Did Intel Copy a Maker’s Idea?

Michael Colombo

In addition to being an online editor for MAKE Magazine, Michael Colombo works in fabrication, electronics, sound design, music production and performance (Yes. All that.) In the past he has also been a childrens' educator and entertainer, and holds a Masters degree from NYU's Interactive Telecommunications Program.

469 Articles

By Michael Colombo

In addition to being an online editor for MAKE Magazine, Michael Colombo works in fabrication, electronics, sound design, music production and performance (Yes. All that.) In the past he has also been a childrens' educator and entertainer, and holds a Masters degree from NYU's Interactive Telecommunications Program.

469 Articles

Article Featured Image

keyboard_frequency_sculpture
A couple of years ago we featured a project by Mike Knuepfel called the Keyboard Frequency Sculpture. Laura Cochrane wrote:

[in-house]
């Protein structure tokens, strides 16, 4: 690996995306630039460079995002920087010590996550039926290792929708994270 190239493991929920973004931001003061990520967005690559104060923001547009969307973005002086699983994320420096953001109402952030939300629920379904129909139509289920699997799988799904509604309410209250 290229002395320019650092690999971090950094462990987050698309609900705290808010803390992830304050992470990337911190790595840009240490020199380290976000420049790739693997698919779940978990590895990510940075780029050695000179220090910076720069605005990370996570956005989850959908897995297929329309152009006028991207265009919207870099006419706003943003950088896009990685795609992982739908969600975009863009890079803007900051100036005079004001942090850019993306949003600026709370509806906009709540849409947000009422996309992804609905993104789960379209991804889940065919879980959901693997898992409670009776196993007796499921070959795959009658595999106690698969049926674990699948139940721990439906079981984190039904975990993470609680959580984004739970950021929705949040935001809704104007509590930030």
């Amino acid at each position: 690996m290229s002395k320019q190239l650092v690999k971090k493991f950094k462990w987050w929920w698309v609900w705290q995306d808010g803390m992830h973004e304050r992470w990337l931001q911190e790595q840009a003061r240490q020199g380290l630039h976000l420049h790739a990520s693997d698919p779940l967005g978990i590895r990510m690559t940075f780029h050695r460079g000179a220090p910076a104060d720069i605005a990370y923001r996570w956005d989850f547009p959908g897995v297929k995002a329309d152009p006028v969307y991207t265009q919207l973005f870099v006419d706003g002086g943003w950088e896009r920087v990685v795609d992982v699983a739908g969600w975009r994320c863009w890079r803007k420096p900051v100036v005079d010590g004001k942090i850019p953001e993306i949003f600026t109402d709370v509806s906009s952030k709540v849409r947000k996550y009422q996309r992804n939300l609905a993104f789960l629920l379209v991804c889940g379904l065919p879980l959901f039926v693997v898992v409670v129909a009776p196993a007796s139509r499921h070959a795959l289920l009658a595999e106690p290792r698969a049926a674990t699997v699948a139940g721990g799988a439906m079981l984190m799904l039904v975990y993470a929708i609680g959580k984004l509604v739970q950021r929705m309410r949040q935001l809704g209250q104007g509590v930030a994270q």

I like the physical, visual representation of data. If done well, it can forever change the way a person thinks about and understands something.
So, I think this keyboard frequency sculpture by Mike Knuepfel is neat. It depicts which keyboard keys are used most frequently, with the height of the key proportional to how often it has been used. I would love to see this sculpture in reverse, with the least-used keys the tallest and the most-used keys creating the deepest indentations.

Today Intel tweeted this image, with the caption “Which keyboard keys are used the most? Hint: We like the blue ones.”
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The likeness is certainly undeniable. What are your thoughts? Is this a case of parallel development, use without attribution, copyright infringement, or even downright theft? Please let us know in the comments section.